Canadian Packaging

Retailers can’t duck food safety issues when pushing growers to re-use crates

By John Mullinder, PPEC   

Food Safety General Corrugated Paperboard Packaging food safety John Mullinder Paper and Paperboard Packaging Environmental Council PPEC

PPEC’s John Mullinder examines food safety and reusable plastic crates.

A third, more extensive testing of plastic crates used to ship fresh produce throughout Canada shows some handling improvements but still found sanitary issues such as high total aerobic and yeast and mold counts, and the presence of E. coli.

Studies demonstrating inconsistent washing practices and biofilms surviving common industry cleaning methods had earlier led food scientists to claim that re-using crates for produce was “a recipe for disaster,” and that the live bacteria observed on them was “like a smoking gun.”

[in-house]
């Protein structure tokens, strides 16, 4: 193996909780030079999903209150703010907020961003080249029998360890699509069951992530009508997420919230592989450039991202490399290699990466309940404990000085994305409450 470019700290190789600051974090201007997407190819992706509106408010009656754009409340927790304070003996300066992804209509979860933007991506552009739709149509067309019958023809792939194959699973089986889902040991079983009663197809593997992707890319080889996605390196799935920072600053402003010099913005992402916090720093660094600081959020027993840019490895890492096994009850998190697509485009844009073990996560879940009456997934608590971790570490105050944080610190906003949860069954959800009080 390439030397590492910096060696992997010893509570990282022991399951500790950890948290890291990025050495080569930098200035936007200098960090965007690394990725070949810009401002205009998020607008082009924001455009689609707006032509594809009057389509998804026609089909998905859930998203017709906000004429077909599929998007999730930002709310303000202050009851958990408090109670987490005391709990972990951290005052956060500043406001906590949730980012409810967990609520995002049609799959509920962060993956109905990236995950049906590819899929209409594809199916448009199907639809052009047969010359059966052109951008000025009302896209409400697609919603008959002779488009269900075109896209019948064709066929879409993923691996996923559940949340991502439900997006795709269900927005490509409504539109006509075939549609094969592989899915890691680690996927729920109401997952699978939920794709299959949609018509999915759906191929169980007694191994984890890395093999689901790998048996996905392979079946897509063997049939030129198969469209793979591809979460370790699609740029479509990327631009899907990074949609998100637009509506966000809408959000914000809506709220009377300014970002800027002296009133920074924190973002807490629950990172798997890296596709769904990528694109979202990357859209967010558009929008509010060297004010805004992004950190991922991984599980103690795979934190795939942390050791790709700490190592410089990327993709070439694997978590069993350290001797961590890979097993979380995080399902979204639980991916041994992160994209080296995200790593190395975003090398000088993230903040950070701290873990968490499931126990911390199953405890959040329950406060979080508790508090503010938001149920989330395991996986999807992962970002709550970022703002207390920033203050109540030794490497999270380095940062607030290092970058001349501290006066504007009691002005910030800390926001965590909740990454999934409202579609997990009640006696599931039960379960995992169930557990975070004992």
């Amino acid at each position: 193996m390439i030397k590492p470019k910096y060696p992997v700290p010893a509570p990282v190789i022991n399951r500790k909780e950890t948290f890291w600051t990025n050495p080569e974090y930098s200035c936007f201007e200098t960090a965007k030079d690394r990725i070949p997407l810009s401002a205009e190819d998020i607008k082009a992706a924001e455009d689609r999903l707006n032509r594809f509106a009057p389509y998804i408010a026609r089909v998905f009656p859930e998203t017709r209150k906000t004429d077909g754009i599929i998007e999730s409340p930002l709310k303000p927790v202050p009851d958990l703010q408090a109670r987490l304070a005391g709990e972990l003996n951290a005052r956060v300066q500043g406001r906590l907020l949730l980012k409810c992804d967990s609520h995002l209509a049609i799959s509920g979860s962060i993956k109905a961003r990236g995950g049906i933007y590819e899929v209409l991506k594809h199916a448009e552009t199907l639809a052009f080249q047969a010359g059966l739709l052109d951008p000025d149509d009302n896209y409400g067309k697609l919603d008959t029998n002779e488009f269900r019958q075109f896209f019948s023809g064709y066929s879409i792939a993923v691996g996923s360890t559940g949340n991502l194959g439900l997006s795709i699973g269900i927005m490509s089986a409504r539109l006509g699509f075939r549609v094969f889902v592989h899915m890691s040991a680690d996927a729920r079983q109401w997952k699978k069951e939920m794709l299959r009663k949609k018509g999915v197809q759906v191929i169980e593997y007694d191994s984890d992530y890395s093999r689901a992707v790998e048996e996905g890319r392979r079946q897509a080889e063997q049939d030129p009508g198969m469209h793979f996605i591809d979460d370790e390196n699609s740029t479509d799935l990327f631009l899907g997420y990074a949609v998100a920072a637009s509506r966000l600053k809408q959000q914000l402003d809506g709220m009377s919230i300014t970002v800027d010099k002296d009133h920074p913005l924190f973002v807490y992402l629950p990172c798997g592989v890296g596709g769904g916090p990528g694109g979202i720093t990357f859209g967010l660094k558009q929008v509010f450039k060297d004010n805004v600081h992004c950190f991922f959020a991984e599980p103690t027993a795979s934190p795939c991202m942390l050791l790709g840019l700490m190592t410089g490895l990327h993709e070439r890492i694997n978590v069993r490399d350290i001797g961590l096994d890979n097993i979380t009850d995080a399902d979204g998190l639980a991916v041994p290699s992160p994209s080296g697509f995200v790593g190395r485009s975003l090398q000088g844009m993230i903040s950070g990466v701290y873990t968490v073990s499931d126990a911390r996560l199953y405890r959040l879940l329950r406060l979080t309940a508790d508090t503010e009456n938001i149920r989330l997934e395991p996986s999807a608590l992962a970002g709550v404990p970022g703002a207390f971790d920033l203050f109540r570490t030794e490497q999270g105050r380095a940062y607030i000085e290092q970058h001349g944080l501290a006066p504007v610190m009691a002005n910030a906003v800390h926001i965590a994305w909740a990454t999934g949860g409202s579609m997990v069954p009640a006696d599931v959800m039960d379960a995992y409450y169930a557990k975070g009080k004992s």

The latest study, coordinated by Dr. Keith Warriner, professor of Food Microbiology at the University of Guelph, was performed at different locations in British Columbia (with Dr. Siyun Wang at UBC), Ontario, and Quebec. Dr. Warriner was also responsible for earlier Canadian studies in 2013 and 2014. His findings have been replicated and supported by similar U.S.-wide studies by the University of California (Davis) and the Centre for Food Safety at the University of Arkansas.

Click HERE to read the entire article by Paper and Paperboard Packaging Environmental Council’s (PPEC) John Mullinder.

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